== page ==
I think I need to come up with a longer list of reasons why I should drive to overcome the response ‘Well then I won’t drive’.  I’m also desperately trying hard not to come to the conclusions, ‘Well then I’ll just quit my job’ , because that’ll really open a whole ‘nother can of worms!

I’m trying to remind myself it will be a good thing to have a British driving license after September,  so that if I did need to drive, for work, in an emergency or some other unforeseen event (heaven forbid I might actually persuade myself to buy a car and deal with all its problems issues), I could. So I should get my licence now, accept it might be difficult and not enjoyable, but at least not have to worry about it afterwards, and so be it if I never actually drive again.

For now maybe I should write out my list of concerns so I have an answer to give my instructor when he asks why I seem so nervous. At the moment I just say ‘I don’t know. This is just normal’, which doesn’t help me or him much. But I don’t want to feel like I’m plonking him down in a therapist chair either!

In conversation

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Maybe it was because my friends, family and uni lecturers feared I’d be sensitive and take something the wrong way, but for whatever reason, last year anything mental related was strictly avoided in everyday conversations. So now at work, with people that don’t know about my past wobbles, I am caught off guard the way mental health speak is flippantly flung. Just within this past week…

I was being briefed on a new project north of London and at the end commented that I couldn’t get over how much the map of Epping Forest District reminded me of a taxidermied West Highland terrier’s head mounted on a wall.  The response? “Goodness what would a psychiatrist make of that?”

It heartens me to be fairly certain that a psychiatrist wouldn’t care less one way or another if it reminded me of a flying rat’s ass!

I know I’m not a fan of cold (or even luke warm) tea. So I was a bit grossed out when I’d offered to make fresh tea and then see my boss gulp down the last bit of his tea, which had been sitting around for at least quite a while, to give me his empty mug. Another colleague commented, “God you’d think you had a phobia of drinking tea, the way you recoiled with horror watching him!”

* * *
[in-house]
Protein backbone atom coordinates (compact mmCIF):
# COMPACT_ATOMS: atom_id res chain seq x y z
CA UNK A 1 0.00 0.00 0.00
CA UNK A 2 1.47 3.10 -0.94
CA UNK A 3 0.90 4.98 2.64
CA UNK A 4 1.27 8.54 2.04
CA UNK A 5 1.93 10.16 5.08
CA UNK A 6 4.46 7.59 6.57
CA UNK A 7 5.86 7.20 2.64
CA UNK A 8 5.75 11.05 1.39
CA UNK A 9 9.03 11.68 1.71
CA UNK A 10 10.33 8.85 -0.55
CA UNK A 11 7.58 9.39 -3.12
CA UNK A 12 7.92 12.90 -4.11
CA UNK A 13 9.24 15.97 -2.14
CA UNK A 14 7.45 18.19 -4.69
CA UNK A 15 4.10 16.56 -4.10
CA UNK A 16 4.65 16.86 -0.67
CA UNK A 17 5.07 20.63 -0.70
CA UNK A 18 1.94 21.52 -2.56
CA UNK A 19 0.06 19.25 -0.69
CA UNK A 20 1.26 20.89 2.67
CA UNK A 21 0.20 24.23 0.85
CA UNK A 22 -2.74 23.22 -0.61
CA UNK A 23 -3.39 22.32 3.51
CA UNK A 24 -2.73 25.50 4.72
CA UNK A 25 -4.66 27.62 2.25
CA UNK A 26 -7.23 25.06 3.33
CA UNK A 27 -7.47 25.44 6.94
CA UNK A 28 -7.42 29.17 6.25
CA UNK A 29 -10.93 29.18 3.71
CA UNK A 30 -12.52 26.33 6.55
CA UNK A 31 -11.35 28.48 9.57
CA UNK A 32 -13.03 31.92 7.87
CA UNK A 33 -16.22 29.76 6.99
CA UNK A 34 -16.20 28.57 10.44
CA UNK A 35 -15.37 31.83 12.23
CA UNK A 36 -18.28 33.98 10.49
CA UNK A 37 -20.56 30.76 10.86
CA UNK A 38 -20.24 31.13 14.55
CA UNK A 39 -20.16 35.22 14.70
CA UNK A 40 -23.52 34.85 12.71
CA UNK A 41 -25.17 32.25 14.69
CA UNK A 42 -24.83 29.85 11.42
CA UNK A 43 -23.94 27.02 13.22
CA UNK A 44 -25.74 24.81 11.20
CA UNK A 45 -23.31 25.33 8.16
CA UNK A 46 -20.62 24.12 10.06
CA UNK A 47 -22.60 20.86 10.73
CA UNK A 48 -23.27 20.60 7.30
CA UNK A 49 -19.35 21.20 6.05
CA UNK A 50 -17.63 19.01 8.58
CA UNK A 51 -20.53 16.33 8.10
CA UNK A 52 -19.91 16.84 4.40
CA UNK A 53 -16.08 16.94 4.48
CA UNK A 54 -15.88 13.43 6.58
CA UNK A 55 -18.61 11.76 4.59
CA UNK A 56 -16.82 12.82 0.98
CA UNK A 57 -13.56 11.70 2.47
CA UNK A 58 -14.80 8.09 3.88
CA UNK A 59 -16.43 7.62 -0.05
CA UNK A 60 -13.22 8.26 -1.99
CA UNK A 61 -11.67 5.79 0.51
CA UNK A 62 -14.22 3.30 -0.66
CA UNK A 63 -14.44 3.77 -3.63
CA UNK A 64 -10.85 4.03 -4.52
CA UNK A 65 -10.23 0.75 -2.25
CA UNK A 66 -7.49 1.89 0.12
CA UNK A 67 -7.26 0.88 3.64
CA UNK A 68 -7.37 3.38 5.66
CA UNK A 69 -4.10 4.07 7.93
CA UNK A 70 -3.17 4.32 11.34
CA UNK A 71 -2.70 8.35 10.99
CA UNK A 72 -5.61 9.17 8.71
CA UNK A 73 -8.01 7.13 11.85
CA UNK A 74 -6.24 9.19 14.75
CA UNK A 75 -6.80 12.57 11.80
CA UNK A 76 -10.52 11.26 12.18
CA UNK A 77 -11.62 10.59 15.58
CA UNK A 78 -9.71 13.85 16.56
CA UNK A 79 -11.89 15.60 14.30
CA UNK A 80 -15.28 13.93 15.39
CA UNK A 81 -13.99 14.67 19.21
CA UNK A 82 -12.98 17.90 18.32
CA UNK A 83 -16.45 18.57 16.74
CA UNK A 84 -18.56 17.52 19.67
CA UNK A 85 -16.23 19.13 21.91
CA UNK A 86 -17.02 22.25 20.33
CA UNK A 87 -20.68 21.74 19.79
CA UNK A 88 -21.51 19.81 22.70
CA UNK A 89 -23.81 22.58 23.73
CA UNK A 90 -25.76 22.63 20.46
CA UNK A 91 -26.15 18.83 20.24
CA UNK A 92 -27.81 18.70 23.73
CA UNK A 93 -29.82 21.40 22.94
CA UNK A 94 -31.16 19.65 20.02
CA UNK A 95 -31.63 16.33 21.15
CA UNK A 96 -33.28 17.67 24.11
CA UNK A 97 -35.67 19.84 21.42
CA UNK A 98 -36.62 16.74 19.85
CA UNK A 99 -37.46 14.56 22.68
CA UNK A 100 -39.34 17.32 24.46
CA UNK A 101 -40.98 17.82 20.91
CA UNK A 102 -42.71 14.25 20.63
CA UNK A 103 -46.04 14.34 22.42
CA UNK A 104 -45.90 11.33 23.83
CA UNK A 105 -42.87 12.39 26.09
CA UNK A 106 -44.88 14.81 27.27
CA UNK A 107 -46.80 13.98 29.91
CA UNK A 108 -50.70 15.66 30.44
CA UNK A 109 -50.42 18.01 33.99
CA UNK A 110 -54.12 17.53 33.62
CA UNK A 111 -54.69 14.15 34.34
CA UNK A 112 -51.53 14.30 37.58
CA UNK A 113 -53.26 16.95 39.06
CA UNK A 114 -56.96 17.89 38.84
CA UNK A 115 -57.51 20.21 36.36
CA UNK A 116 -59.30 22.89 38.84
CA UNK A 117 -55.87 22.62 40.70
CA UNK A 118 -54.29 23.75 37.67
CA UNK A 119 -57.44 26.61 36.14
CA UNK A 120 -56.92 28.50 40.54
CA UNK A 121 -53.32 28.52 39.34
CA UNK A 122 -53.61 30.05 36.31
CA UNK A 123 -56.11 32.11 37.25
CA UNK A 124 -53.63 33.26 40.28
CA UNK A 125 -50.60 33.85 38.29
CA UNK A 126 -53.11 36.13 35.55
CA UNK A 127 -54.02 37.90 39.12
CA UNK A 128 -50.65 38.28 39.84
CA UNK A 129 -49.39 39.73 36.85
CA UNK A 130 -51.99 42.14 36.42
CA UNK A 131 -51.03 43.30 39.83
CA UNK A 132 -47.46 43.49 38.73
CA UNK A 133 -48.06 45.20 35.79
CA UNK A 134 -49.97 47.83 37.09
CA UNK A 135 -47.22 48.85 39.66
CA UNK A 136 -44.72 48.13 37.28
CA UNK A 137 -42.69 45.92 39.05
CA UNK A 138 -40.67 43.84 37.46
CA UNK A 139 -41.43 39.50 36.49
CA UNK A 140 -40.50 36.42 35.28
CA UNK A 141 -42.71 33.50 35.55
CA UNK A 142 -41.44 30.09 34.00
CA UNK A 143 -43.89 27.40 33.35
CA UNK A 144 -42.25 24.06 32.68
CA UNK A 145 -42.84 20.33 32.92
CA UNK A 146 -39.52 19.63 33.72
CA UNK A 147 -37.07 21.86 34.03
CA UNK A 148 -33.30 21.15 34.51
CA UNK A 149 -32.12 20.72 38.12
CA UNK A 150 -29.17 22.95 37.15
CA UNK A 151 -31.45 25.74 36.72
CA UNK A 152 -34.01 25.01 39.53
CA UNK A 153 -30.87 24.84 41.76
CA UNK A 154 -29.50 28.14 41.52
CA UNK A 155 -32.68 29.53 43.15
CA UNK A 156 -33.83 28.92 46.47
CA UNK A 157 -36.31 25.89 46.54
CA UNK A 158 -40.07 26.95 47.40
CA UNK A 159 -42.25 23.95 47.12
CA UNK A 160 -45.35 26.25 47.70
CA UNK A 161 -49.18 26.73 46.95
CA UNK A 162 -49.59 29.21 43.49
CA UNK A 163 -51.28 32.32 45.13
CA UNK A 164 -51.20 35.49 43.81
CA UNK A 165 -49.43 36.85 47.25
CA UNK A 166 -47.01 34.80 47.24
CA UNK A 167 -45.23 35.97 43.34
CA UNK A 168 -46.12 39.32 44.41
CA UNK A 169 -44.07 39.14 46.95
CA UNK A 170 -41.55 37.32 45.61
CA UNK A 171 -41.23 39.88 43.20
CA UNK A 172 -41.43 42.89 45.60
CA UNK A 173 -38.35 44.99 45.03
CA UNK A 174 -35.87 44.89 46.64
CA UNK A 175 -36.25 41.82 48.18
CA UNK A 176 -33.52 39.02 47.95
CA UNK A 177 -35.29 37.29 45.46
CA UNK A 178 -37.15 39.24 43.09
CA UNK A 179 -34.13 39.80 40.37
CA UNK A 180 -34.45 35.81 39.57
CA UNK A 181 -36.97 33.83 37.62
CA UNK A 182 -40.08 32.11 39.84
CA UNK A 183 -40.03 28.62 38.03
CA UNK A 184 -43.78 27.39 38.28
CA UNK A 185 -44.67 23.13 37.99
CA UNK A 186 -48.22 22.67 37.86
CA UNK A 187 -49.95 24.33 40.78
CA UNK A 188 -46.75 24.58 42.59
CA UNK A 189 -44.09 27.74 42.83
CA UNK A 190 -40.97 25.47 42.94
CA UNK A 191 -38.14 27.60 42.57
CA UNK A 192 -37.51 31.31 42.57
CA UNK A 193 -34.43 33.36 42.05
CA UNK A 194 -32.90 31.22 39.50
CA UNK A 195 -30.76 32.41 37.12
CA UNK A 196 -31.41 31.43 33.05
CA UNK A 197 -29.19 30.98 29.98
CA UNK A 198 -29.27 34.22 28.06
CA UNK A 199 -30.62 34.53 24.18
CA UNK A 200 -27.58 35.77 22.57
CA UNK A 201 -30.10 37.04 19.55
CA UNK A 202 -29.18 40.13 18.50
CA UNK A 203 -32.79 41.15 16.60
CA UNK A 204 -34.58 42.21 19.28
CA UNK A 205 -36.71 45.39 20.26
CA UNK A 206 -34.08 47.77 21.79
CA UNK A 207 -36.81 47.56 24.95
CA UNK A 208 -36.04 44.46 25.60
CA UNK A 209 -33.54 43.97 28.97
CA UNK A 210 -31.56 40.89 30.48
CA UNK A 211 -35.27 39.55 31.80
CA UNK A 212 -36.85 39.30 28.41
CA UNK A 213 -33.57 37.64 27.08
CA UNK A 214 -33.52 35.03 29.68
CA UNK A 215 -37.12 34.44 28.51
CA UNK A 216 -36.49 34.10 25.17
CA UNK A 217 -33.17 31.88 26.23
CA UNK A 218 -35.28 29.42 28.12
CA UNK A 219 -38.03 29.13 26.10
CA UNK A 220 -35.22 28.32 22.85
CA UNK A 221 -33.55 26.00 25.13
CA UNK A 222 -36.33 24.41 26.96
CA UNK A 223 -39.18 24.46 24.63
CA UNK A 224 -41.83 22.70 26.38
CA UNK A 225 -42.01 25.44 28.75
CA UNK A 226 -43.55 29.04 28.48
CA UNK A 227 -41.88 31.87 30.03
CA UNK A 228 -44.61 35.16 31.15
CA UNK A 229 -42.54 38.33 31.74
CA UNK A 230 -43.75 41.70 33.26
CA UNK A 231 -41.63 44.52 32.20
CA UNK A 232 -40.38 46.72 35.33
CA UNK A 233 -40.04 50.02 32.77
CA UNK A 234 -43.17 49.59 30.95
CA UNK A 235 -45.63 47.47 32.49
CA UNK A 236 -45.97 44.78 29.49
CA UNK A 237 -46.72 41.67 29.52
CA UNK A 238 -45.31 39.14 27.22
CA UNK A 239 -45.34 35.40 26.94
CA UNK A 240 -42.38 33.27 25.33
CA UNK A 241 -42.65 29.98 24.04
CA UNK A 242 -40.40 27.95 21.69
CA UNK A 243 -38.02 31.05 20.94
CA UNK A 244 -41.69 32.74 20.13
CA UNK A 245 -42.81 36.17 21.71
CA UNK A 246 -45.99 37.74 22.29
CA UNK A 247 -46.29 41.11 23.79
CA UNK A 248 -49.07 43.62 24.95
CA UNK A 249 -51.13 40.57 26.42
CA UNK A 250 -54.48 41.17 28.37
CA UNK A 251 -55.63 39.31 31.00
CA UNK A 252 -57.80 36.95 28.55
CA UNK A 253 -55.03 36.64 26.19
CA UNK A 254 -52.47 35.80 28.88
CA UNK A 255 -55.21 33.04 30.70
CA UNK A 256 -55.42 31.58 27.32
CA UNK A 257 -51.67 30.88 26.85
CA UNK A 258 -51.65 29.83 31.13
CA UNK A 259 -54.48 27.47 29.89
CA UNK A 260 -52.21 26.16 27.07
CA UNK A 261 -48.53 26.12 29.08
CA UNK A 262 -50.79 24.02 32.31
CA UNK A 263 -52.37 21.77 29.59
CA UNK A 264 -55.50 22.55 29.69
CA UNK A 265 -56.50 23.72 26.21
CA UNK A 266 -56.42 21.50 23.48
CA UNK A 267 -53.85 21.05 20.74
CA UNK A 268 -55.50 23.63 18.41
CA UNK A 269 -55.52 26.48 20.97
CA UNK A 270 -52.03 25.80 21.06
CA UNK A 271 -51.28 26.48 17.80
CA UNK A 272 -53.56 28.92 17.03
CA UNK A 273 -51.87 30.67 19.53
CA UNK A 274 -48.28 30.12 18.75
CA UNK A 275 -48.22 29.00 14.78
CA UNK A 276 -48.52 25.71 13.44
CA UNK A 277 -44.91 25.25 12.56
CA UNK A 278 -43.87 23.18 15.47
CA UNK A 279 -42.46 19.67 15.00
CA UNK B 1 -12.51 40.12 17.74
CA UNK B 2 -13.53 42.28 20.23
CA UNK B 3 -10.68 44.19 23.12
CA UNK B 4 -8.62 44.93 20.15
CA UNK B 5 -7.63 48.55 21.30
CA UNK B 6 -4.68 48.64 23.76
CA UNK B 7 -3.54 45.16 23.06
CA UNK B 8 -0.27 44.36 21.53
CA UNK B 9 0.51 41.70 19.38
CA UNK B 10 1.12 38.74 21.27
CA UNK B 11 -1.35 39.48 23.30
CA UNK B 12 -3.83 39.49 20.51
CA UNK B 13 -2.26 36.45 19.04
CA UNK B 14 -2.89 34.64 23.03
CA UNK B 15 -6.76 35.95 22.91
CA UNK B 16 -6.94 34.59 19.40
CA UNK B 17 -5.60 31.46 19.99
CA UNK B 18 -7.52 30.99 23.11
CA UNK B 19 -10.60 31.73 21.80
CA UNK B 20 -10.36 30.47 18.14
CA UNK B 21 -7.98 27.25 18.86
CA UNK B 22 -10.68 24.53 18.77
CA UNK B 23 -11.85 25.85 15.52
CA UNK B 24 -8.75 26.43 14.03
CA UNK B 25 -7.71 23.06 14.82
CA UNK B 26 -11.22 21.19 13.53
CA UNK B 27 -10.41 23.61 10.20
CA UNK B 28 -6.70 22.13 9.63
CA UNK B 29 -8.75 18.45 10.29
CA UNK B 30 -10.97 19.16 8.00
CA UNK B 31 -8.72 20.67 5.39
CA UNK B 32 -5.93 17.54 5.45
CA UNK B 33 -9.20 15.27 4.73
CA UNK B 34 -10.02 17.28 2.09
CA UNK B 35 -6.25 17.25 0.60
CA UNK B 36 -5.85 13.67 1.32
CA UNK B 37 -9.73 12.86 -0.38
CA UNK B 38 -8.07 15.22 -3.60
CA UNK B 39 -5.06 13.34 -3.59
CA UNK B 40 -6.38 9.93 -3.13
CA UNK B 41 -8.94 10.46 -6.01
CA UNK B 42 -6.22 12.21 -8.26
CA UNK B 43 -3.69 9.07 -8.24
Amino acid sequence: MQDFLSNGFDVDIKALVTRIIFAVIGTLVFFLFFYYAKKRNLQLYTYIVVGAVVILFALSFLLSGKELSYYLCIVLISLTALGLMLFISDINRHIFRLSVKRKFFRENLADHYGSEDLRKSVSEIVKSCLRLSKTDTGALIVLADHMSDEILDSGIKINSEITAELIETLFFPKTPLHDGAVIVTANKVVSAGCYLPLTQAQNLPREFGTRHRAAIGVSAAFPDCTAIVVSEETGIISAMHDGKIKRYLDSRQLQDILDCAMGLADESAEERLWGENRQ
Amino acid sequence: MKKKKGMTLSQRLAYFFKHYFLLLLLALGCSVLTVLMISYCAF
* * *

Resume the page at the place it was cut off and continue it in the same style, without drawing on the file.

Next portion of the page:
I may shiver at something, and can’t see why someone would want to drink something so disgusting when I’d just offered to make some fresh tea, but really, if they think that was a phobic reaction, I’d like to see what they’d make of someone’s real panic attack!

I was trying to explain a piece of work, but as I didn’t understand the work myself and knew she would have a better grip of it herself, I was having a hard time explaining and my words were all in a jumble (normal thing. I remember a uni tutor explaining she could mark any essay because ultimately if it makes sense, we clearly understood the subject and therefore she could trust that what we wrote was good, regardless of whether the topic was in her research area. Annoying that essentially it was our grasp of the English language that would affect our geography grade, but actually there is a grain of truth in her argument).

Anyway, another person overheard me and suggested I ‘might like to take time off for stress’. Haha very funny. I don’t think he knew that the previous time that had been suggested, they’d been dead serious.

By the way, try arguing that Epping Forest District doesn’t look like a highland terrier! (Or that the next time you see a westie in profile view, that it doesn’t look like Epping Forest District!):

Epping the Westie. Maybe with a touch of Schnauzer thrown in too.

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It’s all just like…playing on monkey bars

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It started as a flippant description of how I was feeling about work – my friend described his graduate job as driving a car with no windows – I felt mine was like playing uncomfortably on monkey bars in the wind. However the past couple of months or so I feel like that description is taking on a life of its own. It’s scary how accurately is describes everything I do, not just with work….

Like playing on monkey bars in the playground, whatever I’m doing, whether work or life, I should be enjoying it. It’s meant to be fun, people ask how I am and expect a positive response.

After all the lunchtimes of playing on the monkey bars, or years of living experience, years of training, I should be used to it by now, even good at it.

But in reality, it’s pretty tough! Muscles strain in the arms, the metal grips are cold and uncomfortable. Gusts of wind whistle past to knock you off balance. Things I should have predicted, but didn’t see coming. A few gusts from the past week: trying to cancel Virgin Media account from where I moved out of over 6months ago…DPA=nightmare. Discovering that my (foreign) driver’s licence expired on my birthday and I can’t renew it til I’m physically at home again. Empty fridge, dirty laundry. Forgetting 10 hours or so on my timesheet at work and now no idea what to write down.

There are so many things that knock me off balance, which make me just want to hide in a corner til their gone. Except I can’t, life doesn’t work like that. Like on monkey bars, you can’t just go away and come back to the same point. For a start, the ground is a long way down, and there’s already a queue of children behind you ready to take your place. The only thing to do is to grip a bit tighter for a bit.

At the moment I’m lucky enough to have parents and family willing to help out, even from 1,000’s miles away. Like the teacher’s hands helping hold me up when I get stuck. But really I’m getting a bit old for people to have to drive hours on ‘mercy missions’ (as my aunts call them, I’m very grateful though I think that’s a bit melodramatic) to sort me out, and anyway, like on the monkey bars, needing help takes away the fun after a while!